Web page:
PERILLO Vanesa Liliana
congresos y reuniones científicas
The potential contribution of streambanks to phosphorus loads in the Lake Champlain Basin, with a focus on the Missiquoi River
ROSS, D.S.; WEMPLE, B.C.; PERILLO, V.L.
Conferencia; Lake Champlain Research Conference; 2018
Lake Champlain Basin Program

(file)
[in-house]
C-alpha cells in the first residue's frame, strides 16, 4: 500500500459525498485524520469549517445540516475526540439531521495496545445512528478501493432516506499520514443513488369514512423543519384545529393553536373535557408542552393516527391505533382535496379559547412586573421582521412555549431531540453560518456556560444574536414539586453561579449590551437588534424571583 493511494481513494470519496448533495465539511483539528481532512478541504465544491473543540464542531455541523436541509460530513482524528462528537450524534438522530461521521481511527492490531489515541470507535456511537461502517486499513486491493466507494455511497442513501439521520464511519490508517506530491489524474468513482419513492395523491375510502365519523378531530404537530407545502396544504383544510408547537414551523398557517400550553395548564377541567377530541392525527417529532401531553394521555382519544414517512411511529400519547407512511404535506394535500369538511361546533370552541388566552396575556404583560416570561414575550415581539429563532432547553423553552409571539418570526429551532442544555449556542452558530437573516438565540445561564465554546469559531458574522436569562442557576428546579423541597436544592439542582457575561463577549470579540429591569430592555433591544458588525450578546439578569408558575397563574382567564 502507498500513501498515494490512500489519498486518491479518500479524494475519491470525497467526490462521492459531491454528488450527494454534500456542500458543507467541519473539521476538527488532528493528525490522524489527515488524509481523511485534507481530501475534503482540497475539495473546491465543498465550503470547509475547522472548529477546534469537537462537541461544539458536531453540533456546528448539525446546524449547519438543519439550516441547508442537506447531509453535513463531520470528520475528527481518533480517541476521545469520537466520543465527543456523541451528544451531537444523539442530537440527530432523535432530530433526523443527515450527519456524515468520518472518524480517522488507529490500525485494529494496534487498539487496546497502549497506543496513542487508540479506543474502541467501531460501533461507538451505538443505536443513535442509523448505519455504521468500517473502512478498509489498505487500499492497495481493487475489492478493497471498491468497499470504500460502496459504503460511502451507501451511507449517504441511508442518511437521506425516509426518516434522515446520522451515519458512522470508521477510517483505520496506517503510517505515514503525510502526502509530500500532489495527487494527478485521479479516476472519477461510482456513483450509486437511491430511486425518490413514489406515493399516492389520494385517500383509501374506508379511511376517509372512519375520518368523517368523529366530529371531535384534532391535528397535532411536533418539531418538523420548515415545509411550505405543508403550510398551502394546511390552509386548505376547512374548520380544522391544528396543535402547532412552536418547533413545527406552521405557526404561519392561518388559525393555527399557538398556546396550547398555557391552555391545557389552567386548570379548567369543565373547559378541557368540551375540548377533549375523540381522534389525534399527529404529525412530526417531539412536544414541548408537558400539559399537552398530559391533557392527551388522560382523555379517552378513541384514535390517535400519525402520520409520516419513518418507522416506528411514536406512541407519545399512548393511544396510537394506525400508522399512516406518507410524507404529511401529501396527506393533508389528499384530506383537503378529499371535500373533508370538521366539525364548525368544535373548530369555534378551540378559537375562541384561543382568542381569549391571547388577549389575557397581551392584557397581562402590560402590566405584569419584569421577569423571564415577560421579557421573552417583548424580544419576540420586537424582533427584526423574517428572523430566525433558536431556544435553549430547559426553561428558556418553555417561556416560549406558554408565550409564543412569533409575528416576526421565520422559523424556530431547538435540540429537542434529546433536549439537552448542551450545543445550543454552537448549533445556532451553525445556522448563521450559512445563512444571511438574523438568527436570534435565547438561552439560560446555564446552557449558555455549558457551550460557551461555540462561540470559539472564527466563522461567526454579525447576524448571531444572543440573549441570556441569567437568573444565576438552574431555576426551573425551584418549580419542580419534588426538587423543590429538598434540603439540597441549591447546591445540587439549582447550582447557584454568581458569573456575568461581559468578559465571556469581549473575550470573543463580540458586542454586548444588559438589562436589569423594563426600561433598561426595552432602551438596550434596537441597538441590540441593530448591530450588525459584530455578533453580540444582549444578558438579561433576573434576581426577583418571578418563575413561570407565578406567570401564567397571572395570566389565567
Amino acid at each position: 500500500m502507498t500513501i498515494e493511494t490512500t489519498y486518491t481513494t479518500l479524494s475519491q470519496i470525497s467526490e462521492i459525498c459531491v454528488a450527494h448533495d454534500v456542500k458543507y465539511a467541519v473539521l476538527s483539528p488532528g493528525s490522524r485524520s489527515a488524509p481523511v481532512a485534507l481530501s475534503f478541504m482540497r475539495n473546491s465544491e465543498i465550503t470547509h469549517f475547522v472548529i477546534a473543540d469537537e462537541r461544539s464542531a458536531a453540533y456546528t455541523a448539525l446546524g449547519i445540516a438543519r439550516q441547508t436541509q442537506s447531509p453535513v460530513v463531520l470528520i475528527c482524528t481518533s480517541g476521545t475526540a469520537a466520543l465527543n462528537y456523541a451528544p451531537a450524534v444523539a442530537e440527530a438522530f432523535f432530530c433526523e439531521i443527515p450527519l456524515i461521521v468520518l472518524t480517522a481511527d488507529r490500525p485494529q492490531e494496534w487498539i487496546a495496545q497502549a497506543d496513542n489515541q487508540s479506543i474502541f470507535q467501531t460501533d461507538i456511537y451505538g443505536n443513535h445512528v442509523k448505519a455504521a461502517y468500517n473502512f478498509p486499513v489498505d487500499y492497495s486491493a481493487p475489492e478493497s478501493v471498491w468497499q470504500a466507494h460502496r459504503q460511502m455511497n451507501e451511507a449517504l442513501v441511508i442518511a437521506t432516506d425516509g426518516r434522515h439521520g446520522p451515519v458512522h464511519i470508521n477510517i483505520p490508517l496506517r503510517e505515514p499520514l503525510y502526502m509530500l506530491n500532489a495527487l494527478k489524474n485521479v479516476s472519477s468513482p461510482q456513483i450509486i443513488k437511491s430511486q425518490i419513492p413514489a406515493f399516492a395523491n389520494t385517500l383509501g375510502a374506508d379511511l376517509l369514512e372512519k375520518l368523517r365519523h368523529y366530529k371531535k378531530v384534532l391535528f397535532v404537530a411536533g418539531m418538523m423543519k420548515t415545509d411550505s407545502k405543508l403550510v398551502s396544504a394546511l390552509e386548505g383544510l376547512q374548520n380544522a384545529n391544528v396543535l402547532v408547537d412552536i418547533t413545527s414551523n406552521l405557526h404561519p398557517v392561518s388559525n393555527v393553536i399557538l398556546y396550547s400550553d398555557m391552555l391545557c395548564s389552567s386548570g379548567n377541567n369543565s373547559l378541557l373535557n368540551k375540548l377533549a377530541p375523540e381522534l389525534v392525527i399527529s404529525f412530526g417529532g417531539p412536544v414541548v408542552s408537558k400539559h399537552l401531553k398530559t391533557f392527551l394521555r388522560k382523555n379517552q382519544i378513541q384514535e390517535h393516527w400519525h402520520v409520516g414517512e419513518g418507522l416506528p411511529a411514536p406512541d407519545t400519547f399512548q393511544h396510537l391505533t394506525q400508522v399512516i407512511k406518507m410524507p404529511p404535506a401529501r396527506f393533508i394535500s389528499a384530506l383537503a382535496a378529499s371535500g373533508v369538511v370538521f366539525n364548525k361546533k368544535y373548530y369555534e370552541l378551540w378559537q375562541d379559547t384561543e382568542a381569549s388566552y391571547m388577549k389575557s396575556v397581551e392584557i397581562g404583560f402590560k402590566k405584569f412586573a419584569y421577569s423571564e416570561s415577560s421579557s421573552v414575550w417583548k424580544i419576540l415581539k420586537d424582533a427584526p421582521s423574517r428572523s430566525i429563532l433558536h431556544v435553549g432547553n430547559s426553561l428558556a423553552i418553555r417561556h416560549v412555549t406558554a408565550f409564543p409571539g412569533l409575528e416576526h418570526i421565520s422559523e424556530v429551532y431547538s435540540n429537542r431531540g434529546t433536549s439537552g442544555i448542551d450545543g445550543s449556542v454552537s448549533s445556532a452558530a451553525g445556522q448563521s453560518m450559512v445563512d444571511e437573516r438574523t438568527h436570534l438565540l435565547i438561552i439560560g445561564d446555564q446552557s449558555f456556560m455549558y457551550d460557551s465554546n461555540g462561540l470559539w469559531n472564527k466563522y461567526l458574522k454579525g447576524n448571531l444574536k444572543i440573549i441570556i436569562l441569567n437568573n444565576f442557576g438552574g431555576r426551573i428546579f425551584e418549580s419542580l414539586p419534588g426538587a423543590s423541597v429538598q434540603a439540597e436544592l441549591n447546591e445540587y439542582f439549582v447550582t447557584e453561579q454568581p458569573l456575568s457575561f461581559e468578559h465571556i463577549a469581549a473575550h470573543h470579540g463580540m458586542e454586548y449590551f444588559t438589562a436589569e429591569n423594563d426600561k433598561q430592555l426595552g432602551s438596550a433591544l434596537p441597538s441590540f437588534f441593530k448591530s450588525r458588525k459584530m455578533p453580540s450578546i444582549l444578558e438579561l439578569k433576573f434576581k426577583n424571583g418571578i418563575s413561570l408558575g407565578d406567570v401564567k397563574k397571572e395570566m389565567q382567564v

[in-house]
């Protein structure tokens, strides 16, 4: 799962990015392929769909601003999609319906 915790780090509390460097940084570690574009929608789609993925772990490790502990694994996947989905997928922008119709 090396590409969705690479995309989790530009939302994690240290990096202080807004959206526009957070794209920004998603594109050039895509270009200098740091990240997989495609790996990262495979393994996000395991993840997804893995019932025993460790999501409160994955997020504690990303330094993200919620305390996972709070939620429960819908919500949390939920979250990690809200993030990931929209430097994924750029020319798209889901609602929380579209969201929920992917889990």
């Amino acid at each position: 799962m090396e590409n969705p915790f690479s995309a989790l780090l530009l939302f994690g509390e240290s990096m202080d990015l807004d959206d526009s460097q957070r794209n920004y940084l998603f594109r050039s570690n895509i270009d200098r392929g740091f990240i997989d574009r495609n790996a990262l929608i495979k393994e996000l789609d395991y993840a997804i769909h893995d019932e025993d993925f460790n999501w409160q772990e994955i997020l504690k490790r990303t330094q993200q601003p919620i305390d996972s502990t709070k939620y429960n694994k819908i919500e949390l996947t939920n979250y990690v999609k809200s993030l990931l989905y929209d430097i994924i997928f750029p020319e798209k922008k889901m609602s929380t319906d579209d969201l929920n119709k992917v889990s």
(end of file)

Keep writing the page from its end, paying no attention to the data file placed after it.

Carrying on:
Erosion of streambank soils has been identified as a major source of sediment to Lake Champlain, especially in the Missisquoi River watershed. The phosphorus (P) in this sediment contributes to P loads and may contribute to continued harmful algal blooms. We sampled streambank soils and adjacent land-uses in numerous tributaries of the Lake and measured total P, bioavailable P and the degree of P saturation. Land-use, land-cover included active dairy farms, abandoned agriculture, forests, wetlands and suburban development. In the Missisquoi River watershed, soils in actively managed silage corn and hay crops, and wetlands, were elevated in total P relative to the regional average (600 mg/kg). The total P of the corresponding streambanks of each land-use was statistically significantly lower. Forest soils and nearby streambanks were relatively low in total P. Bioavailable P (estimated with soil test P) was very low in forests, wetlands, and all the streambanks of the different land uses, but elevated in the active agricultural fields. The degree of P saturation averaged 36% in the corn fields, but was less than 21% in all of the streambanks. Little legacy effect from abandoned agriculture was observed, likely because P additions were not historically high. The combination of relatively low soil P and low saturation suggests that the streambank soils have little potential for short-term release of P if eroded into the adjacent streams. However, depending on buffer widths and stream channel behavior, continued erosion could easily lead to deposition of high-P sediment from the active agricultural land-use.